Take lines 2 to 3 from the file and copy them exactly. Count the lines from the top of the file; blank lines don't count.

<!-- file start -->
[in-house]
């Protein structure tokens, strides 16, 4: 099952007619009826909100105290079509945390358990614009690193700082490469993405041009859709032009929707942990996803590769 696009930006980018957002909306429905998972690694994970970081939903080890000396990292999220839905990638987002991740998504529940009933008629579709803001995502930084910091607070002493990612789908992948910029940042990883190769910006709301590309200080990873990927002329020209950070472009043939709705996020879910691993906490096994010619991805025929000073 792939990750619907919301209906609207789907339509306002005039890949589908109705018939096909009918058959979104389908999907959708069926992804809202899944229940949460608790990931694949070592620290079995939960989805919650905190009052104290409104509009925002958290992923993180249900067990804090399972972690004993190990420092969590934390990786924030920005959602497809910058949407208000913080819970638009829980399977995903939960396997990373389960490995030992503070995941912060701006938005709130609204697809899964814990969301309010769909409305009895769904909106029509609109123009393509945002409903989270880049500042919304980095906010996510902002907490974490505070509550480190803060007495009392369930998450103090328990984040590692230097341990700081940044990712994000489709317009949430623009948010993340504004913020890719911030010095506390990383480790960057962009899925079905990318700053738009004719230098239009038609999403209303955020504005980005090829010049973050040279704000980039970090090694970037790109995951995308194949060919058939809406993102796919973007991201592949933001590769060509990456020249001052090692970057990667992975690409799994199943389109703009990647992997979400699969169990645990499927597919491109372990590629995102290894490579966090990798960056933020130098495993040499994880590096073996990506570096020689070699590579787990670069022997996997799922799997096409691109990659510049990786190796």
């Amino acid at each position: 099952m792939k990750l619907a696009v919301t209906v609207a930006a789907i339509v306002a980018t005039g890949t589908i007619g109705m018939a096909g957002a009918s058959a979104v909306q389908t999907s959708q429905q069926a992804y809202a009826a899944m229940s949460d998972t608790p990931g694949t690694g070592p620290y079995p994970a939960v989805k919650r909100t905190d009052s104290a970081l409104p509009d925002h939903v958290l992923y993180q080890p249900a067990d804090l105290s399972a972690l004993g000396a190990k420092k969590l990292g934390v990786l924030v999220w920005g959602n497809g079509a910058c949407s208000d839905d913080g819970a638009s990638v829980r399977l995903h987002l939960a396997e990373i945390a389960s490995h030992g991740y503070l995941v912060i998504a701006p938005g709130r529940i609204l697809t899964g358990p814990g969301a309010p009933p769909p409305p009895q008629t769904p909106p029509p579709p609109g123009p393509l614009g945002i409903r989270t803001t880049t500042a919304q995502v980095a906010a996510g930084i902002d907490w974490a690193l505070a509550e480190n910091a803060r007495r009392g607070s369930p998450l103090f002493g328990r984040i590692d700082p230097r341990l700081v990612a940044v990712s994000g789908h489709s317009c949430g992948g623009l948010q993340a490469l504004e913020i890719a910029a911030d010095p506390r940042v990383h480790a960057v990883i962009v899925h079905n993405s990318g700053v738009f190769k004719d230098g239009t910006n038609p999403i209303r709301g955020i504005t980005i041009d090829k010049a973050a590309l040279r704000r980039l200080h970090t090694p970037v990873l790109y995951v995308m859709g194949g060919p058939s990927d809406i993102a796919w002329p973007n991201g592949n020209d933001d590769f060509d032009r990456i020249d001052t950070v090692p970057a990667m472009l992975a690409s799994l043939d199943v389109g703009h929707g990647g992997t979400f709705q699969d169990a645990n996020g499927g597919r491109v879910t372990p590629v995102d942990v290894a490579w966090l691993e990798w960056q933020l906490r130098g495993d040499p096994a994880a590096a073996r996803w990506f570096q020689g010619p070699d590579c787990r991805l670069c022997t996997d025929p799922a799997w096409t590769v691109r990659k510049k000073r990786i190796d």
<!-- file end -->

């Protein structure tokens, strides 16, 4: 099952007619009826909100105290079509945390358990614009690193700082490469993405041009859709032009929707942990996803590769 696009930006980018957002909306429905998972690694994970970081939903080890000396990292999220839905990638987002991740998504529940009933008629579709803001995502930084910091607070002493990612789908992948910029940042990883190769910006709301590309200080990873990927002329020209950070472009043939709705996020879910691993906490096994010619991805025929000073 792939990750619907919301209906609207789907339509306002005039890949589908109705018939096909009918058959979104389908999907959708069926992804809202899944229940949460608790990931694949070592620290079995939960989805919650905190009052104290409104509009925002958290992923993180249900067990804090399972972690004993190990420092969590934390990786924030920005959602497809910058949407208000913080819970638009829980399977995903939960396997990373389960490995030992503070995941912060701006938005709130609204697809899964814990969301309010769909409305009895769904909106029509609109123009393509945002409903989270880049500042919304980095906010996510902002907490974490505070509550480190803060007495009392369930998450103090328990984040590692230097341990700081940044990712994000489709317009949430623009948010993340504004913020890719911030010095506390990383480790960057962009899925079905990318700053738009004719230098239009038609999403209303955020504005980005090829010049973050040279704000980039970090090694970037790109995951995308194949060919058939809406993102796919973007991201592949933001590769060509990456020249001052090692970057990667992975690409799994199943389109703009990647992997979400699969169990645990499927597919491109372990590629995102290894490579966090990798960056933020130098495993040499994880590096073996990506570096020689070699590579787990670069022997996997799922799997096409691109990659510049990786190796």
């Amino acid at each position: 099952m792939k990750l619907a696009v919301t209906v609207a930006a789907i339509v306002a980018t005039g890949t589908i007619g109705m018939a096909g957002a009918s058959a979104v909306q389908t999907s959708q429905q069926a992804y809202a009826a899944m229940s949460d998972t608790p990931g694949t690694g070592p620290y079995p994970a939960v989805k919650r909100t905190d009052s104290a970081l409104p509009d925002h939903v958290l992923y993180q080890p249900a067990d804090l105290s399972a972690l004993g000396a190990k420092k969590l990292g934390v990786l924030v999220w920005g959602n497809g079509a910058c949407s208000d839905d913080g819970a638009s990638v829980r399977l995903h987002l939960a396997e990373i945390a389960s490995h030992g991740y503070l995941v912060i998504a701006p938005g709130r529940i609204l697809t899964g358990p814990g969301a309010p009933p769909p409305p009895q008629t769904p909106p029509p579709p609109g123009p393509l614009g945002i409903r989270t803001t880049t500042a919304q995502v980095a906010a996510g930084i902002d907490w974490a690193l505070a509550e480190n910091a803060r007495r009392g607070s369930p998450l103090f002493g328990r984040i590692d700082p230097r341990l700081v990612a940044v990712s994000g789908h489709s317009c949430g992948g623009l948010q993340a490469l504004e913020i890719a910029a911030d010095p506390r940042v990383h480790a960057v990883i962009v899925h079905n993405s990318g700053v738009f190769k004719d230098g239009t910006n038609p999403i209303r709301g955020i504005t980005i041009d090829k010049a973050a590309l040279r704000r980039l200080h970090t090694p970037v990873l790109y995951v995308m859709g194949g060919p058939s990927d809406i993102a796919w002329p973007n991201g592949n020209d933001d590769f060509d032009r990456i020249d001052t950070v090692p970057a990667m472009l992975a690409s799994l043939d199943v389109g703009h929707g990647g992997t979400f709705q699969d169990a645990n996020g499927g597919r491109v879910t372990p590629v995102d942990v290894a490579w966090l691993e990798w960056q933020l906490r130098g495993d040499p096994a994880a590096a073996r996803w990506f570096q020689g010619p070699d590579c787990r991805l670069c022997t996997d025929p799922a799997w096409t590769v691109r990659k510049k000073r990786i190796d």